The analysis of the joint stiffness has valuable outcomes either for basic research in motor neuroscience, and for clinical assessment purposes:
- Joint stiffness is actively modulated by healthy humans during tasks requiring interaction with the environment;
- Lost of functionality derived from neurological disorder can be quantified by changes in the joint stiffness.
The stiffness of a joint is related to the stiffness of surrounding muscles, and can be described by two components: passive and active. The passive component is an intrinsic mechanical property of the muscle that depends on its passive elastic behavior. The active component instead relates to the capabilities of the muscle’s contractile elements to modulate the applied force; it is well known that the muscle stiffness is related to the force applied by the muscle by a linear relationship (i.e. Short Range Stiffness (SRS)).
Analysis of the passive component of the wrist joint stiffness
Although experimental approaches to the computation of the passive joint stiffness have been presented, the complexity and the length of the experiments limit the number of postures in which joint stiffness can be computed.
Musculoskeletal model can extend the results of human subject experiments, however since they have not been developed for joint stiffness analysis; even the simplest models can be characterized by unstable values of stiffness.
We have developed a framework to analyze passive wrist joint stiffness in MSMs and presents a procedure to minimally modify some of the muscles parameters of a MSM to obtain stable and physiologically accurate values of passive joint stiffness.
Modulation of wrist joint stiffness by active muscular co-contraction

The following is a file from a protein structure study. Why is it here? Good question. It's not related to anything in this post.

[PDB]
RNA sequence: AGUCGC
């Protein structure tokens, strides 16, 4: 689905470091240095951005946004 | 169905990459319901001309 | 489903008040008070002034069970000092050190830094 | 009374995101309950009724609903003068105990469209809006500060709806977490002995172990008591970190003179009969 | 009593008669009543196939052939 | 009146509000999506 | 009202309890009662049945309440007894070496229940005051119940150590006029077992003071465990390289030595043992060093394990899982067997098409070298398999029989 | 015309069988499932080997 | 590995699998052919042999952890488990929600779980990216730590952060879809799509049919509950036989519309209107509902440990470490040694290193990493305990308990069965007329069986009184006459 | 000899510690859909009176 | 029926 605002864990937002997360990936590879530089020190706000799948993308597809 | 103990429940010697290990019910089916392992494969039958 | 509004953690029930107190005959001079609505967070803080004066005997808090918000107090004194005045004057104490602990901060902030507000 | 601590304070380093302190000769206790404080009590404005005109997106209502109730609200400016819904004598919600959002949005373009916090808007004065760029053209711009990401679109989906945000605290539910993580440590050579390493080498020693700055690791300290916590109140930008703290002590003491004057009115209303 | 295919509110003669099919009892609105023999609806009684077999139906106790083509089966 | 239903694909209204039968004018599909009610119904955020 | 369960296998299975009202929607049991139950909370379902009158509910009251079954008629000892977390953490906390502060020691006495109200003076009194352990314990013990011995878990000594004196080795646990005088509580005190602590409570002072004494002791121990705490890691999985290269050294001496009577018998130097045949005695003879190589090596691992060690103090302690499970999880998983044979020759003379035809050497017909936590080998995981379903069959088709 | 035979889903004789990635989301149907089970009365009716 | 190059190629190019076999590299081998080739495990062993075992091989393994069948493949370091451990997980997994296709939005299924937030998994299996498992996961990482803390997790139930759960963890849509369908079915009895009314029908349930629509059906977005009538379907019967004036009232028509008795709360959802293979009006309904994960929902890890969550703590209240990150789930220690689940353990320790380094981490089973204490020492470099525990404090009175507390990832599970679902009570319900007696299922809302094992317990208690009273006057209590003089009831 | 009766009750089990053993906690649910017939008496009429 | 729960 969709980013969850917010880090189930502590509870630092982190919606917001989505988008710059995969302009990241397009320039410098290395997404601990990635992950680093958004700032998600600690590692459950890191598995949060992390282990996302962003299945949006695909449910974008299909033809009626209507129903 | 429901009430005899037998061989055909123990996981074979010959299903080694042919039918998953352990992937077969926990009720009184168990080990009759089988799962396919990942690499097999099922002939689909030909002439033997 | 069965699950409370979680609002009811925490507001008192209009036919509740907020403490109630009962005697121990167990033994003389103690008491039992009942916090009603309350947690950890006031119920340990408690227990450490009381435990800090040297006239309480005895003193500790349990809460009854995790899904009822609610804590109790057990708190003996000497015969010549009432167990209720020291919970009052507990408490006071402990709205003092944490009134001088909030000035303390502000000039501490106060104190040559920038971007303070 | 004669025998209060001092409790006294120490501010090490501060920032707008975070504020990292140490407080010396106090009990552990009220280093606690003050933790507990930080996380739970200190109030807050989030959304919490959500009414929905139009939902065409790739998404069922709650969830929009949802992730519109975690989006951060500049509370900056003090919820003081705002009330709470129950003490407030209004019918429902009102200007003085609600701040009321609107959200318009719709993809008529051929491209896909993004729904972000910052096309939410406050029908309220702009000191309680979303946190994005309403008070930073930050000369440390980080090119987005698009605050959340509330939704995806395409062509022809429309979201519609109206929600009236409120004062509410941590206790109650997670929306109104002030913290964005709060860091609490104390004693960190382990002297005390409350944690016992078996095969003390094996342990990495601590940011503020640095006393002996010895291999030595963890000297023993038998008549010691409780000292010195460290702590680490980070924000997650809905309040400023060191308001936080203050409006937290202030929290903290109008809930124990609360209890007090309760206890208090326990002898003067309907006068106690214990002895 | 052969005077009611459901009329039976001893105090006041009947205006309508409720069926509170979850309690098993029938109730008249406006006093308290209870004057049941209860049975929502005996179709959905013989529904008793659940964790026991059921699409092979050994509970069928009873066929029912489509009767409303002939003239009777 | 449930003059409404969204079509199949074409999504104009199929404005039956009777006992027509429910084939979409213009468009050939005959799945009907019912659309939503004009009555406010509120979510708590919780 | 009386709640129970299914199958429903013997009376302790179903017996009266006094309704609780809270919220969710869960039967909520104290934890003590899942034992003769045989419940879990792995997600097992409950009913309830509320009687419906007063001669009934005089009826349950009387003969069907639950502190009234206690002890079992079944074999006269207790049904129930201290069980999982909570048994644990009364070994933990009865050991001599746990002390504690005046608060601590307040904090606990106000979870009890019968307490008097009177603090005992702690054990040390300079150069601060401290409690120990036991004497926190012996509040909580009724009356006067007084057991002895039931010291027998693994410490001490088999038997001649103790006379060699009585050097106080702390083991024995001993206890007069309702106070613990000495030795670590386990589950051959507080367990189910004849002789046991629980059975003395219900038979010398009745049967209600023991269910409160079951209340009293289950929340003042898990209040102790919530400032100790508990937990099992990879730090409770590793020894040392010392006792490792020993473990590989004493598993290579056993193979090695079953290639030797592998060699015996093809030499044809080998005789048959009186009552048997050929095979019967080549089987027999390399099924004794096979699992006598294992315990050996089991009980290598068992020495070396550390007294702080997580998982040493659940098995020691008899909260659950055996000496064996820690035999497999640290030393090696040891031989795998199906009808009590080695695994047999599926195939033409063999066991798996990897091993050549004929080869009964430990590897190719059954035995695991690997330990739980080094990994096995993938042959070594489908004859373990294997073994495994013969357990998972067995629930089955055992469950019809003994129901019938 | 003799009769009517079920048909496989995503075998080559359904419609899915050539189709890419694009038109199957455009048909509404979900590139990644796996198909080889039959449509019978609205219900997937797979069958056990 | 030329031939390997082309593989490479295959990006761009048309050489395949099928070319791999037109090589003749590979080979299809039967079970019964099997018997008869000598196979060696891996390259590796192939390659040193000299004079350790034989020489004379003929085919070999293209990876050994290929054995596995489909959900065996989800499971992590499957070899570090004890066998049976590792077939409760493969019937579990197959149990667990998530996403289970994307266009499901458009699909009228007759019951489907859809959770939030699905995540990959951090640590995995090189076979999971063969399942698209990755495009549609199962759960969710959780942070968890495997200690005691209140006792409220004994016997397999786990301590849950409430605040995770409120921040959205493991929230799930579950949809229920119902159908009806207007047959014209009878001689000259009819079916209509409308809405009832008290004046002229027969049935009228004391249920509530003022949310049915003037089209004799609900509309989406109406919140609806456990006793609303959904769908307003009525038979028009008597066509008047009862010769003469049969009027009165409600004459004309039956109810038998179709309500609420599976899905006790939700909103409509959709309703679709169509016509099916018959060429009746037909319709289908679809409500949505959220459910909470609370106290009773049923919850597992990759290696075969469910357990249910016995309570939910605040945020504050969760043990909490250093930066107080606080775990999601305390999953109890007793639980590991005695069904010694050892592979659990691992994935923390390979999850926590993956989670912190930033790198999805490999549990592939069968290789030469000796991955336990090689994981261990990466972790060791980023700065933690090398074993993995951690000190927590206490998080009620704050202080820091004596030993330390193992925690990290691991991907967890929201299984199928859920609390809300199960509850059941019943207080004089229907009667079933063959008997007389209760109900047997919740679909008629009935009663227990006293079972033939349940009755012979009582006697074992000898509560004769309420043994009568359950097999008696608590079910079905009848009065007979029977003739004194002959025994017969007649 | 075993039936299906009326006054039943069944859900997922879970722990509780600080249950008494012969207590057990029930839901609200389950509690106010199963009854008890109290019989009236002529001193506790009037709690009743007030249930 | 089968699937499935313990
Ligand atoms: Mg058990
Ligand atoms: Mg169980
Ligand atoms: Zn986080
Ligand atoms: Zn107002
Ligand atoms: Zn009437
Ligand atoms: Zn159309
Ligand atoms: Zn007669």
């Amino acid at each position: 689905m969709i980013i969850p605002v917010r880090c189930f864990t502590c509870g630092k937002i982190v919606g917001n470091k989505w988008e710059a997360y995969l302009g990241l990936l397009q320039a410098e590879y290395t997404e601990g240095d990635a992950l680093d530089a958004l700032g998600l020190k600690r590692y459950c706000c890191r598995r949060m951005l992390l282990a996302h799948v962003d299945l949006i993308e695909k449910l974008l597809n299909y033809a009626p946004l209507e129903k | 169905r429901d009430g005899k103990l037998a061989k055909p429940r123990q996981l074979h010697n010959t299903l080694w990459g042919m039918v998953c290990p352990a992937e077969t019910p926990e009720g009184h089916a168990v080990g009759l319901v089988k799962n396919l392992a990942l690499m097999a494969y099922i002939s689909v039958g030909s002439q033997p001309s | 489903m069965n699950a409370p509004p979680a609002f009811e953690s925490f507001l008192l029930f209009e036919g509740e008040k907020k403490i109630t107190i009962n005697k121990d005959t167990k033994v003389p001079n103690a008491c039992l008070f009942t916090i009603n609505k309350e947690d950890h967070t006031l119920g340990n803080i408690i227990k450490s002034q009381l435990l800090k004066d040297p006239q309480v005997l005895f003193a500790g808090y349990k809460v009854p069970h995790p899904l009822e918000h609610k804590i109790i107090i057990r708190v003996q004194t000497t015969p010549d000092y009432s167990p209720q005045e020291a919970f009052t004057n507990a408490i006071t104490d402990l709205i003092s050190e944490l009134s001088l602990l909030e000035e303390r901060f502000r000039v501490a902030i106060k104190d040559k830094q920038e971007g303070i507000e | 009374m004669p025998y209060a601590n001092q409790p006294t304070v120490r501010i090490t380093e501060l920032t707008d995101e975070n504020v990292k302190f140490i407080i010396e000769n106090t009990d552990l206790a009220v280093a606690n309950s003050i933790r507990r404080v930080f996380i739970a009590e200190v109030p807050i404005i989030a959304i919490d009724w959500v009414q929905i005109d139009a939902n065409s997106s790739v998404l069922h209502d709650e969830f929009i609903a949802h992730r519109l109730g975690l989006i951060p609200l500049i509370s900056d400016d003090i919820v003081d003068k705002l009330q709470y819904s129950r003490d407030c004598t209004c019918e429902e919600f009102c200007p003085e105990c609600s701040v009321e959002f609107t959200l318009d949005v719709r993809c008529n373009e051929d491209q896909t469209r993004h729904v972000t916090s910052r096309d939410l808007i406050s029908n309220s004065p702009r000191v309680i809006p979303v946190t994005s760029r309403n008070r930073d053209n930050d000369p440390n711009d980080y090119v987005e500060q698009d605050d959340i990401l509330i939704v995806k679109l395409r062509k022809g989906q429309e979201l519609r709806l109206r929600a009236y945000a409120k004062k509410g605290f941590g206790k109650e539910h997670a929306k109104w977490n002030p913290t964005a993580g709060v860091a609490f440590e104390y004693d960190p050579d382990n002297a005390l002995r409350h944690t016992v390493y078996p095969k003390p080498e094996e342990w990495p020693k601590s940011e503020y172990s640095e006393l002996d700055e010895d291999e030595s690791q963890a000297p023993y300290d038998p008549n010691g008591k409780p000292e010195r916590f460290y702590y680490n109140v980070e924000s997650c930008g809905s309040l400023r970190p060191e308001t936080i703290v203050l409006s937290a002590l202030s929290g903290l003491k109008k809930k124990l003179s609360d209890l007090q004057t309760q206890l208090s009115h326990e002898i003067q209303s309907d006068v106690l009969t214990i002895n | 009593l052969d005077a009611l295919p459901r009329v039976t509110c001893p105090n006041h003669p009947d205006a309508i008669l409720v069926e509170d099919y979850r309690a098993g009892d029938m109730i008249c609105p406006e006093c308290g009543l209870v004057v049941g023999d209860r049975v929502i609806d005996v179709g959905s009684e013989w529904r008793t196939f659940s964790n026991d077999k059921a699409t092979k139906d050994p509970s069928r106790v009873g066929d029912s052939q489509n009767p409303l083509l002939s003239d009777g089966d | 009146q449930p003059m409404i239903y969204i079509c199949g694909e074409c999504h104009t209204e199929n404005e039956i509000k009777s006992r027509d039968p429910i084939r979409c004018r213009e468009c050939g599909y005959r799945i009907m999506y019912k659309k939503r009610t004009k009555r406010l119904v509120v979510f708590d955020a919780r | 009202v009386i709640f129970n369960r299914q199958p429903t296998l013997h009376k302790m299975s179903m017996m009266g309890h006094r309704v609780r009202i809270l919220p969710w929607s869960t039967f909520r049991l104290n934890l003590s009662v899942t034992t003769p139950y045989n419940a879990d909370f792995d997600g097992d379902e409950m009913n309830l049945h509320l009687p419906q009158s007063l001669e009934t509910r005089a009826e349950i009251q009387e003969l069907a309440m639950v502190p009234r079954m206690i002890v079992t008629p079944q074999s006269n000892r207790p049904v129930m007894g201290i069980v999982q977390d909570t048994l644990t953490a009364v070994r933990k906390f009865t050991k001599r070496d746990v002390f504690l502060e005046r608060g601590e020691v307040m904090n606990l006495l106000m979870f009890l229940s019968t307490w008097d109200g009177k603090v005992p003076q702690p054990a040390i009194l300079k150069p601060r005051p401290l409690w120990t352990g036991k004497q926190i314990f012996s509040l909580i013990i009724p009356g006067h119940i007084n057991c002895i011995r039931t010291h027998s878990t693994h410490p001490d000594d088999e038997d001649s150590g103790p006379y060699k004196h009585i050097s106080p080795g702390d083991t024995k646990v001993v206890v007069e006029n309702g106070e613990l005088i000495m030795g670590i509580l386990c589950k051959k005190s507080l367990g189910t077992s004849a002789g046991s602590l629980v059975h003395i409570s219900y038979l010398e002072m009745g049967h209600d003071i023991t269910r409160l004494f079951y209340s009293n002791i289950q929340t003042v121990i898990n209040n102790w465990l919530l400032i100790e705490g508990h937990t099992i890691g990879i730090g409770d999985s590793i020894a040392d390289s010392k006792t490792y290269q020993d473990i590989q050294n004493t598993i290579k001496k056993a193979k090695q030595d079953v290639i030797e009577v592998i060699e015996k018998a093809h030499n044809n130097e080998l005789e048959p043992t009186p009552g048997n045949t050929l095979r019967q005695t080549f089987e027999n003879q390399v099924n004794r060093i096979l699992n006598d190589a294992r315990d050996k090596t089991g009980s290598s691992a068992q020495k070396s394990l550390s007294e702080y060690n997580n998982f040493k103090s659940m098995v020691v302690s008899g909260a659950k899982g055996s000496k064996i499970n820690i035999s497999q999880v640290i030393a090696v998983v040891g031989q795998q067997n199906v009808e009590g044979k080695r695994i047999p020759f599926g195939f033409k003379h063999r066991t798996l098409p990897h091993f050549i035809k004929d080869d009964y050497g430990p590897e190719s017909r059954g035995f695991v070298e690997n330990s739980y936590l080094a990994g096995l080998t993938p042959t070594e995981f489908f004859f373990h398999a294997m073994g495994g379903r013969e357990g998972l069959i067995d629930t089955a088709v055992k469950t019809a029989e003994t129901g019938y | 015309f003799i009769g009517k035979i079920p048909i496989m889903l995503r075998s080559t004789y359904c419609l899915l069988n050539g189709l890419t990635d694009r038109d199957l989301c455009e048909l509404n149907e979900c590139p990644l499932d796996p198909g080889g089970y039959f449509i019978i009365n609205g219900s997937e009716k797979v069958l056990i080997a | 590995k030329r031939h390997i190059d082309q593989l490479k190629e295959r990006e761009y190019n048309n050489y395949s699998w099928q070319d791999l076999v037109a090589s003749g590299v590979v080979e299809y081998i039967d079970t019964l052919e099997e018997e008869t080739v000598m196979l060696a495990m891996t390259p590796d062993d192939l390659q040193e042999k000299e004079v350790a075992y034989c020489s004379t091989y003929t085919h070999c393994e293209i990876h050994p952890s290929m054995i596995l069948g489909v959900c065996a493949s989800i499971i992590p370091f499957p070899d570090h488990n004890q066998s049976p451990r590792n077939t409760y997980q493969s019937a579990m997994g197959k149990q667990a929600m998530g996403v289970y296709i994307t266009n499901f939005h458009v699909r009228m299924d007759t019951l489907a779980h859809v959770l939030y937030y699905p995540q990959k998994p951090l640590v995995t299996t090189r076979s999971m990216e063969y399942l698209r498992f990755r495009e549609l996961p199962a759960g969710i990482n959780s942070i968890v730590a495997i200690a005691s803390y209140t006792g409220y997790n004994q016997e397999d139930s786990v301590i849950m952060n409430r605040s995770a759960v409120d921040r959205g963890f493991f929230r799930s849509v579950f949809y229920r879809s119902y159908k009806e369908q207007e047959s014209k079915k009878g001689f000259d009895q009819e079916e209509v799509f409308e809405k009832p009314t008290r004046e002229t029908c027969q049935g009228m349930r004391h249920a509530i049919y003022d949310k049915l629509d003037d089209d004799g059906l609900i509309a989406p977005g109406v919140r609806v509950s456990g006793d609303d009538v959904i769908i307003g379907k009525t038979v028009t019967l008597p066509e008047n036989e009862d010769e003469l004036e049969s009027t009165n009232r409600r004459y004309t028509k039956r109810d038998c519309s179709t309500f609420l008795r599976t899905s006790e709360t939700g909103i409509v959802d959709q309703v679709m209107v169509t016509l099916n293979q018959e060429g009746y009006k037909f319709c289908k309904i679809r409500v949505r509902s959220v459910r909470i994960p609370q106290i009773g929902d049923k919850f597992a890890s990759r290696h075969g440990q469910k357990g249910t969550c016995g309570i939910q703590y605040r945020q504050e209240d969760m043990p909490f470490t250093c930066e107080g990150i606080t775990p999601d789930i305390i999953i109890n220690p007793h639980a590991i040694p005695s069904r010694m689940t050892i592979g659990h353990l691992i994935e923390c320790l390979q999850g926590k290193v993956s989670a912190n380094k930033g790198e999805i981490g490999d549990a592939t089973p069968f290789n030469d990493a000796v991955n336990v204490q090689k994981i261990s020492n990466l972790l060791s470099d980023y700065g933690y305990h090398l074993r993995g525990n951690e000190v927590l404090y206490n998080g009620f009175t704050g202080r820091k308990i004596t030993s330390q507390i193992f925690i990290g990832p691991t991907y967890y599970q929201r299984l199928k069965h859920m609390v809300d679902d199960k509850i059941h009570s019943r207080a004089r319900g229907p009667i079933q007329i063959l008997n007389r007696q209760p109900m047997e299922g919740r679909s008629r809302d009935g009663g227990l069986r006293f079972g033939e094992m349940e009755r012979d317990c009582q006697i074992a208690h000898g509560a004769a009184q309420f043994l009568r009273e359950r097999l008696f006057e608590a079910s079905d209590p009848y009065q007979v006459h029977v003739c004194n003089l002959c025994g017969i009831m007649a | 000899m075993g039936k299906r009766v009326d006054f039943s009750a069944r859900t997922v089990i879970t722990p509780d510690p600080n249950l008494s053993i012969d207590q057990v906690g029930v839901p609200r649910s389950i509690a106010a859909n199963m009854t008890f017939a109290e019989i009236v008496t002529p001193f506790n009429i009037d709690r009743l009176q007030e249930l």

Previous studies measured the SRS at either a joint or at a muscle level—however, the number of conditions analyzed, in terms of both joint posture and the levels of muscular co-contraction, were limited by the complexity and length of the experiments.
We have built a framework to estimate the entire set of admissible joint stiffness values for an exhaustive set of joint posture and applied torques, so that experimental data can be justified by selection over the entire range of admissible joint stiffness values.
Publications on this topic
A. Zonnino, F. Sergi, “Model-based analysis of the stiffness of the wrist joint in active and passive conditions”, pre-print submitted to Bioarxiv, 2018 (Link).
A. Zonnino, F. Sergi, “Using musculoskeletal models to estimate the passive joint stiffness”, American Society of Biomechanics Conference, Boulder CO, Aug 2017 [poster presentation], pdf.
A. Zonnino, F. Sergi, “Wrist joint stiffness modulation by active muscular co-contraction: a model based approach”, Center for Biomechanical Engineering Research Annual Symposium, May 12th, 2017 [poster presentation]
 K. R. S. Holzbaur, W. M. Murray, and S. L. Delp, “A model of the upper extremity for simulating musculoskeletal surgery and analyzing neuromuscular control,” Ann. Biomed. Eng., vol. 33, no. 6, pp. 829–840, 2005.